Insight & Analysis

FedNow boosts prospects for US consumer market

Published: Aug 2023

The launch of the Federal Reserve’s real-time payments system joins the private-sector Real-Time Payments system and the large-value FedWire in the United States, adding to the real-time coverage for individuals’ and small businesses’ payments.

The long-awaited launch of the Federal Reserve’s FedNow real-time payments system has arrived, giving a boost for corporates that rely on consumer or small-business payments. First announced back in 2019, the US consumer market now has the instant payment system, which was officially launched on 20th July.

Real-time payments are not new to the US market; corporates are already making high-value real-time transactions on the central bank’s FedWire system. And The Clearing House, a private-sector organisation, has been operating the Real-Time Payments (RTP) system since 2017. The addition of FedNow, however, expands the coverage of instant payments, providing an infrastructure to the entire market that opens access to all institutions, no matter how small they are.

Lance Noggle, Senior Vice President and Operations and Senior Regulatory Counsel at the Independent Community Bankers of America (ICBA), commented on how the new service was welcomed by ICBA’s members. “Having the Fed in the space makes our members feel more comfortable that their needs will be met, that they will be treated fairly for pricing,” he was quoted by Reuters as saying.

At the time of the launch, the Federal Reserve Chair Jerome Powell said, “Over time, as more banks choose to use this new tool, the benefits to individuals and businesses will include enabling a person to immediately receive a pay cheque, or a company to instantly access funds when an invoice is paid.”

It could be argued this increased velocity of money is not critical, and the economy has functioned well so far without it. Real-time payments, however, are crucial in times of stress, as a blog by MasterCard points out. During the pandemic, businesses became dependent on relief from the government, and the slow speed at which they received their stimulus cheques hampered their ability to survive. “Speed is also key in disaster relief, particularly when brick and mortar banks are closed and people are dependent on cards and mobile wallets to receive aid,” the blog continues. With real-time payments, individuals and businesses can receive their money instantly.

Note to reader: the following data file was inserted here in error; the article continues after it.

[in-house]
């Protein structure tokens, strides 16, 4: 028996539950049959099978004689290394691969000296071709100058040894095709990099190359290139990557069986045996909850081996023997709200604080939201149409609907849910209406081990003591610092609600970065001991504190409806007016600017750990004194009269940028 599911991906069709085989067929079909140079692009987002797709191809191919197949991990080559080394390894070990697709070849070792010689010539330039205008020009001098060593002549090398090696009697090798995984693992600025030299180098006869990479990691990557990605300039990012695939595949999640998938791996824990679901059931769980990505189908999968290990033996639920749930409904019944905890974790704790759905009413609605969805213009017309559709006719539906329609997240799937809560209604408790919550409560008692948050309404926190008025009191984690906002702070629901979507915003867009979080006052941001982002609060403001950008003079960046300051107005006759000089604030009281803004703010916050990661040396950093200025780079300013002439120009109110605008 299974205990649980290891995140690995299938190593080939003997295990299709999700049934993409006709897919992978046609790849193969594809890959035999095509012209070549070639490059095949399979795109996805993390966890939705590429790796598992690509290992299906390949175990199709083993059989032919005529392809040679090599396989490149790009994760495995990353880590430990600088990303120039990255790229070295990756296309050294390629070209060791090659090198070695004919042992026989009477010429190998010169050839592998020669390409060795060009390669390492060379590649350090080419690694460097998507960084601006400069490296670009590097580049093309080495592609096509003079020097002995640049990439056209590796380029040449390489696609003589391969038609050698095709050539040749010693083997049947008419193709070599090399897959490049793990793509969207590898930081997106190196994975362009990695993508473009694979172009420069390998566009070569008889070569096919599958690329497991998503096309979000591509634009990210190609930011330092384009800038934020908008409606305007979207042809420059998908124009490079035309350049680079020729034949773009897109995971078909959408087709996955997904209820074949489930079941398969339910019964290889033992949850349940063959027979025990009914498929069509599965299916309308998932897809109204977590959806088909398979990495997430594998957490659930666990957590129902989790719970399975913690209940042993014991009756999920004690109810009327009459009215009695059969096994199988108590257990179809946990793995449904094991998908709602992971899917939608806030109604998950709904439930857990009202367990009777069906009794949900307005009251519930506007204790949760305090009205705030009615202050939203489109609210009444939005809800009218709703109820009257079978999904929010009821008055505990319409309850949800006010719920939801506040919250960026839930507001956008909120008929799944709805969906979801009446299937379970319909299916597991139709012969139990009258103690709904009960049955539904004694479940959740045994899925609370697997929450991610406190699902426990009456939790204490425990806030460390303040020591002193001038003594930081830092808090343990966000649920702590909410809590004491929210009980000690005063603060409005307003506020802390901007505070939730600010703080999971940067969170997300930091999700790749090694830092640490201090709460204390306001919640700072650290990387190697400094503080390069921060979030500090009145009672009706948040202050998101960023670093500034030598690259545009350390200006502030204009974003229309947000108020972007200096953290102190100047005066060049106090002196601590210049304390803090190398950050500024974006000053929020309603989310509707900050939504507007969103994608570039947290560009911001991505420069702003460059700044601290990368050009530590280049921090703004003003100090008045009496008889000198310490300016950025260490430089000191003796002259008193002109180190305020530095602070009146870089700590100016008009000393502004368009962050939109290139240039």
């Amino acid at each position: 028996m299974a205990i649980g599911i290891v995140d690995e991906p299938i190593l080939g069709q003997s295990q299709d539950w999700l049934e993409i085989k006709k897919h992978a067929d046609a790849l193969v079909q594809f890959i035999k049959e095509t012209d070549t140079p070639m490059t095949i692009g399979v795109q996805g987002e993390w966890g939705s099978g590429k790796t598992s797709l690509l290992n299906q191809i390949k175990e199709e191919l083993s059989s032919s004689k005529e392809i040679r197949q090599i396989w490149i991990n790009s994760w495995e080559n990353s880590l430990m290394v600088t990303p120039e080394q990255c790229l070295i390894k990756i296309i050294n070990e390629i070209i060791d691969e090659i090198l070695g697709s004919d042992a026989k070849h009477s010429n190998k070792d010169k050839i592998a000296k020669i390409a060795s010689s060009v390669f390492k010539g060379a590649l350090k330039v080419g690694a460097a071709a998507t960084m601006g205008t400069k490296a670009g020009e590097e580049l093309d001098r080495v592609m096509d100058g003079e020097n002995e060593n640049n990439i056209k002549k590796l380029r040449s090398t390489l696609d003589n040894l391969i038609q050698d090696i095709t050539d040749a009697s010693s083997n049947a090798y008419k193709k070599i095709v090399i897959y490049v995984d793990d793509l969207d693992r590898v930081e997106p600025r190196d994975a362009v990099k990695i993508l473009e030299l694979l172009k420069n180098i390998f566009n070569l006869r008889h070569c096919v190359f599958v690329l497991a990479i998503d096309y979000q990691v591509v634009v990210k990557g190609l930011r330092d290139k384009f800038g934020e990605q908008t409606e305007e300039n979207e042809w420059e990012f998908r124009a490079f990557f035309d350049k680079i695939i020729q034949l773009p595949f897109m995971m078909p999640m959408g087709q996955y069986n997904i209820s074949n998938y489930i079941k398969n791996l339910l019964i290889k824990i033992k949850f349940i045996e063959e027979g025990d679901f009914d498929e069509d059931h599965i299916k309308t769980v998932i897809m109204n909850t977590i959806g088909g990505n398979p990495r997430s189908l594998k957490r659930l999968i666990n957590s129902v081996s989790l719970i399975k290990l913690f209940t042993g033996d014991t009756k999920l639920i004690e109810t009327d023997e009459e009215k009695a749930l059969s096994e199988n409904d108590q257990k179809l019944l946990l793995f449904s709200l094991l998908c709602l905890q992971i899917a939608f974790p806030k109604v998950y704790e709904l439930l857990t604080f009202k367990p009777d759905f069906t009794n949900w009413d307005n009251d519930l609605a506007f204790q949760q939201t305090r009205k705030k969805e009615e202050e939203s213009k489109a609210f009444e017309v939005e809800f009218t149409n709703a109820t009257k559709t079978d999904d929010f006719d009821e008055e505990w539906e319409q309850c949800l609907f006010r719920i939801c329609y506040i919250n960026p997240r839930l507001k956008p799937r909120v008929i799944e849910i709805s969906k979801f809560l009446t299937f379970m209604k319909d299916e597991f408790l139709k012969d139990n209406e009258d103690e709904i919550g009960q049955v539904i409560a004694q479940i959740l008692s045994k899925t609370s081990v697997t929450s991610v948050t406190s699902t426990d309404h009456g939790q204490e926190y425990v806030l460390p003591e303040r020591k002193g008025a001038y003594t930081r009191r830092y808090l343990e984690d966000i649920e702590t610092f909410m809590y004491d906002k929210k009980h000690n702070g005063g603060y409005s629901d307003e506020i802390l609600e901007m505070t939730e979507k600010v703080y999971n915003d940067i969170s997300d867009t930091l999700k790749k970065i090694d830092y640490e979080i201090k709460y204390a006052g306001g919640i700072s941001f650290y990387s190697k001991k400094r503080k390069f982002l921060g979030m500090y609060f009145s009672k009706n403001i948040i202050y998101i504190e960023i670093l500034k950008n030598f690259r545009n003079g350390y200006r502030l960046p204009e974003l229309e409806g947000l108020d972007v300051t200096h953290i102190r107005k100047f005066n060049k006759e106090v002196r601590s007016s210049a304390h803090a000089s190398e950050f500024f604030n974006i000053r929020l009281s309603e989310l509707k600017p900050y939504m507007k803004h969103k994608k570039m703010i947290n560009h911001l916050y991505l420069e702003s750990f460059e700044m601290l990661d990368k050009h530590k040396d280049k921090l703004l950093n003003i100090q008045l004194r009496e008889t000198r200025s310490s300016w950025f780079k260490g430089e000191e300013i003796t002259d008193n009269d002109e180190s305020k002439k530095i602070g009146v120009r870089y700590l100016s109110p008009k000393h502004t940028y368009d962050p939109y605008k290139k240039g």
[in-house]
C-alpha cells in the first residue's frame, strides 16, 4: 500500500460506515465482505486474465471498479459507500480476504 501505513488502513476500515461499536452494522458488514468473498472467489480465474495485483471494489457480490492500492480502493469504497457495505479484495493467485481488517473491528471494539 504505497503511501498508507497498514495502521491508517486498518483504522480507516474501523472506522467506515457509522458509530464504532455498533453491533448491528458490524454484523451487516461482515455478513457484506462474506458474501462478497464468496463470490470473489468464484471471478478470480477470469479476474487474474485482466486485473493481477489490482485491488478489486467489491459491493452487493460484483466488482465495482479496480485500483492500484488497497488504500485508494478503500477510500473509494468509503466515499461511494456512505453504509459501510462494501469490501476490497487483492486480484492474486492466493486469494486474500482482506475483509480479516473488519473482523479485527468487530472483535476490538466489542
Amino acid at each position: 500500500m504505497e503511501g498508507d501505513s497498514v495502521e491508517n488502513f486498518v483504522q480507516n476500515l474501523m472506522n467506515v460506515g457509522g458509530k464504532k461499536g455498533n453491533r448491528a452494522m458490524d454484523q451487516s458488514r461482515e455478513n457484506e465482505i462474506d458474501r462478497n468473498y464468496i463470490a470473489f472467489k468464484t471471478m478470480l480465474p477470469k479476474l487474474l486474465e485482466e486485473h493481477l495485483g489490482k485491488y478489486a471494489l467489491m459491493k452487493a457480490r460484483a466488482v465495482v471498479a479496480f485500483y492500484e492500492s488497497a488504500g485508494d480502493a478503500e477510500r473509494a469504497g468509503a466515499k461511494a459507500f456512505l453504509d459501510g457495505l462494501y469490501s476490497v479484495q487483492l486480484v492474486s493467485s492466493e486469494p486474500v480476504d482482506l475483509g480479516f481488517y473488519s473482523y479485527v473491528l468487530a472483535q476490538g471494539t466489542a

And for corporates that operate in the direct-to-consumer space, this has implications for their cash and liquidity management. Now there is no need to keep aside funds to cover outgoing payments because of the uncertainty of when they’ll be settled, which means their cash can be put to better use. And on the receiving end, there’s no need for short-term borrowing to tide a company over until they are paid.

It’s not just the payments that will be in real-time; everything else needs to be in real-time to accommodate this new rhythm of business. Accounting systems will need to be real-time, as will monitoring systems. With real-time payments comes the prospect of real-time fraud as money can be siphoned throughout multiple money mule accounts and laundered within a matter of seconds, a risk corporates and financial institutions alike will have to be attuned to. Meanwhile, customer expectations will be raised in this real-time, on-demand environment where they usually get what they want, when they want it.

Many markets around the world have already implemented real-time payments, but the United States by comparison has been slow on the uptake. According to a recent report by ACI Worldwide, more than 70 countries have real-time payment systems, which handled US$195bn’s worth of transactions in 2022, which was a 63% increase on the year before.

Now the United States has greater coverage, it opens up opportunities not only for corporates that serve the consumer market, but also for fintech companies that operate in the payments space. With scale, there will be more opportunities for them to invest and develop services for the US market. For example, Zach Perret, the CEO of data network and payments platform Plaid said FedNow will be a “large accelerant” and catalyst to fintech companies, as well as a boon to businesses.

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